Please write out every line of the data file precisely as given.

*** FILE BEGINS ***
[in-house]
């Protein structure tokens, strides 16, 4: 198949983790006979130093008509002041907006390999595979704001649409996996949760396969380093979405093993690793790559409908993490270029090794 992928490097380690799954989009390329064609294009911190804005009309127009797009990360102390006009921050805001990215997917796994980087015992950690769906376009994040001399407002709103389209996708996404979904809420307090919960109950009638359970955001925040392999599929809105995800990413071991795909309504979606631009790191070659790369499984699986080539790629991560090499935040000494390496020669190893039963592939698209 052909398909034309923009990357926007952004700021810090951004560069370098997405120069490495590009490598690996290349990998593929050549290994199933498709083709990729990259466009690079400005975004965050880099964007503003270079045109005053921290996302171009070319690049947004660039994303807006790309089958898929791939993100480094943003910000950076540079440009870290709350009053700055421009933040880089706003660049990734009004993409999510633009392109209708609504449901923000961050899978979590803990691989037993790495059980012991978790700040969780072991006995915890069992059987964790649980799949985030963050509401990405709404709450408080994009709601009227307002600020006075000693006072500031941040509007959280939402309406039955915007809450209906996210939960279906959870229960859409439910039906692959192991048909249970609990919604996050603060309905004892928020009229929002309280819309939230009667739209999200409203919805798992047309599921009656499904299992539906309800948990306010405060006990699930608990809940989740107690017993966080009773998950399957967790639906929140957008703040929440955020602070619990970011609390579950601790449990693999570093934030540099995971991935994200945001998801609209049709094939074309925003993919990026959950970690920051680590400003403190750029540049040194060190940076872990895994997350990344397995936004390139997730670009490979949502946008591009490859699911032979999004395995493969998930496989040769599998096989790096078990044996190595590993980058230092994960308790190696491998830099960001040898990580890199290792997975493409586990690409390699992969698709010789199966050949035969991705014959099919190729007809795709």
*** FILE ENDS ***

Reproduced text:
[in-house]
């Protein structure tokens, strides 16, 4: 198949983790006979130093008509002041907006390999595979704001649409996996949760396969380093979405093993690793790559409908993490270029090794 992928490097380690799954989009390329064609294009911190804005009309127009797009990360102390006009921050805001990215997917796994980087015992950690769906376009994040001399407002709103389209996708996404979904809420307090919960109950009638359970955001925040392999599929809105995800990413071991795909309504979606631009790191070659790369499984699986080539790629991560090499935040000494390496020669190893039963592939698209 052909398909034309923009990357926007952004700021810090951004560069370098997405120069490495590009490598690996290349990998593929050549290994199933498709083709990729990259466009690079400005975004965050880099964007503003270079045109005053921290996302171009070319690049947004660039994303807006790309089958898929791939993100480094943003910000950076540079440009870290709350009053700055421009933040880089706003660049990734009004993409999510633009392109209708609504449901923000961050899978979590803990691989037993790495059980012991978790700040969780072991006995915890069992059987964790649980799949985030963050509401990405709404709450408080994009709601009227307002600020006075000693006072500031941040509007959280939402309406039955915007809450209906996210939960279906959870229960859409439910039906692959192991048909249970609990919604996050603060309905004892928020009229929002309280819309939230009667739209999200409203919805798992047309599921009656499904299992539906309800948990306010405060006990699930608990809940989740107690017993966080009773998950399957967790639906929140957008703040929440955020602070619990970011609390579950601790449990693999570093934030540099995971991935994200945001998801609209049709094939074309925003993919990026959950970690920051680590400003403190750029540049040194060190940076872990895994997350990344397995936004390139997730670009490979949502946008591009490859699911032979999004395995493969998930496989040769599998096989790096078990044996190595590993980058230092994960308790190696491998830099960001040898990580890199290792997975493409586990690409390699992969698709010789199966050949035969991705014959099919190729007809795709």